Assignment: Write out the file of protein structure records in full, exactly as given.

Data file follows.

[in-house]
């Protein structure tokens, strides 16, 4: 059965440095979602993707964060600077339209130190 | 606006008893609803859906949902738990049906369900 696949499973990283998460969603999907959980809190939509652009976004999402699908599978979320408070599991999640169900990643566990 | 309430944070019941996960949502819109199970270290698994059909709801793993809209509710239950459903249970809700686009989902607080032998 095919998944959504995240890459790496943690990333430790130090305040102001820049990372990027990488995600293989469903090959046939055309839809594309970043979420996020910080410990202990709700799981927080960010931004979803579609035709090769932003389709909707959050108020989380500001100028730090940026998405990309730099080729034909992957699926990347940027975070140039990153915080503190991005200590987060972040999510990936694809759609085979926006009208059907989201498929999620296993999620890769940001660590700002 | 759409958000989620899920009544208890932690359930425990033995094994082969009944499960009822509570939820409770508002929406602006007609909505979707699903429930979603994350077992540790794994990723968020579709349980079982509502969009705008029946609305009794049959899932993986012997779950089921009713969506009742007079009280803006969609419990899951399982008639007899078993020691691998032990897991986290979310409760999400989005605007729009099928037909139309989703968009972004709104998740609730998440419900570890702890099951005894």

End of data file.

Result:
[in-house]
């Protein structure tokens, strides 16, 4: 059965440095979602993707964060600077339209130190 | 606006008893609803859906949902738990049906369900 696949499973990283998460969603999907959980809190939509652009976004999402699908599978979320408070599991999640169900990643566990 | 309430944070019941996960949502819109199970270290698994059909709801793993809209509710239950459903249970809700686009989902607080032998 095919998944959504995240890459790496943690990333430790130090305040102001820049990372990027990488995600293989469903090959046939055309839809594309970043979420996020910080410990202990709700799981927080960010931004979803579609035709090769932003389709909707959050108020989380500001100028730090940026998405990309730099080729034909992957699926990347940027975070140039990153915080503190991005200590987060972040999510990936694809759609085979926006009208059907989201498929999620296993999620890769940001660590700002 | 759409958000989620899920009544208890932690359930425990033995094994082969009944499960009822509570939820409770508002929406602006007609909505979707699903429930979603994350077992540790794994990723968020579709349980079982509502969009705008029946609305009794049959899932993986012997779950089921009713969506009742007079009280803006969609419990899951399982008639007899078993020691691998032990897991986290979310409760999400989005605007729009099928037909139309989703968009972004709104998740609730998440419900570890702890099951005894």